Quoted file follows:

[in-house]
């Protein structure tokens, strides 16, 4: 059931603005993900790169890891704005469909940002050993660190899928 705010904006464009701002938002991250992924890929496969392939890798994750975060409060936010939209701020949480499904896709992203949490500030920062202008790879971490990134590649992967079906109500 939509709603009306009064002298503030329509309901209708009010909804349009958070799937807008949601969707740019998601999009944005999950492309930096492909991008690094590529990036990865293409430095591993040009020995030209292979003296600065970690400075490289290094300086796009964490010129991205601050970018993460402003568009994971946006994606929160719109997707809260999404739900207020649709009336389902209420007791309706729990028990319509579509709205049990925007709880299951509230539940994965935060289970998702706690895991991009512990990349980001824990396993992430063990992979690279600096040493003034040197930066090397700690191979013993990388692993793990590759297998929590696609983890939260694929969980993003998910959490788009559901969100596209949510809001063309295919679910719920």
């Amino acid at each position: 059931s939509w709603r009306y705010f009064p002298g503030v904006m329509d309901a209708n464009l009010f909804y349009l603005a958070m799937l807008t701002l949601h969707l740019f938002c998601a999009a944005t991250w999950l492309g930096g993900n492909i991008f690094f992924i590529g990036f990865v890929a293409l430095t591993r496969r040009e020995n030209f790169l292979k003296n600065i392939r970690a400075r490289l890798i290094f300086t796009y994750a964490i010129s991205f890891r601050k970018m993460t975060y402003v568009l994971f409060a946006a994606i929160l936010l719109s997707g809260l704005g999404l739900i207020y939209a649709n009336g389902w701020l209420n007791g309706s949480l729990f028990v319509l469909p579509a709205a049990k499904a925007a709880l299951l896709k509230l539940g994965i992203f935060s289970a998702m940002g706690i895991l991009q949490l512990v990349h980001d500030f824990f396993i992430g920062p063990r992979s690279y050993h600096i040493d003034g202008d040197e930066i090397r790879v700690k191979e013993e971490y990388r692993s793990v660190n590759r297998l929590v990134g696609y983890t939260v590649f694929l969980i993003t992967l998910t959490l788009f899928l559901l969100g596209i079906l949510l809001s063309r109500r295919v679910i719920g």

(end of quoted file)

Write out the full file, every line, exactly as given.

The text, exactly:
[in-house]
């Protein structure tokens, strides 16, 4: 059931603005993900790169890891704005469909940002050993660190899928 705010904006464009701002938002991250992924890929496969392939890798994750975060409060936010939209701020949480499904896709992203949490500030920062202008790879971490990134590649992967079906109500 939509709603009306009064002298503030329509309901209708009010909804349009958070799937807008949601969707740019998601999009944005999950492309930096492909991008690094590529990036990865293409430095591993040009020995030209292979003296600065970690400075490289290094300086796009964490010129991205601050970018993460402003568009994971946006994606929160719109997707809260999404739900207020649709009336389902209420007791309706729990028990319509579509709205049990925007709880299951509230539940994965935060289970998702706690895991991009512990990349980001824990396993992430063990992979690279600096040493003034040197930066090397700690191979013993990388692993793990590759297998929590696609983890939260694929969980993003998910959490788009559901969100596209949510809001063309295919679910719920």
């Amino acid at each position: 059931s939509w709603r009306y705010f009064p002298g503030v904006m329509d309901a209708n464009l009010f909804y349009l603005a958070m799937l807008t701002l949601h969707l740019f938002c998601a999009a944005t991250w999950l492309g930096g993900n492909i991008f690094f992924i590529g990036f990865v890929a293409l430095t591993r496969r040009e020995n030209f790169l292979k003296n600065i392939r970690a400075r490289l890798i290094f300086t796009y994750a964490i010129s991205f890891r601050k970018m993460t975060y402003v568009l994971f409060a946006a994606i929160l936010l719109s997707g809260l704005g999404l739900i207020y939209a649709n009336g389902w701020l209420n007791g309706s949480l729990f028990v319509l469909p579509a709205a049990k499904a925007a709880l299951l896709k509230l539940g994965i992203f935060s289970a998702m940002g706690i895991l991009q949490l512990v990349h980001d500030f824990f396993i992430g920062p063990r992979s690279y050993h600096i040493d003034g202008d040197e930066i090397r790879v700690k191979e013993e971490y990388r692993s793990v660190n590759r297998l929590v990134g696609y983890t939260v590649f694929l969980i993003t992967l998910t959490l788009f899928l559901l969100g596209i079906l949510l809001s063309r109500r295919v679910i719920g």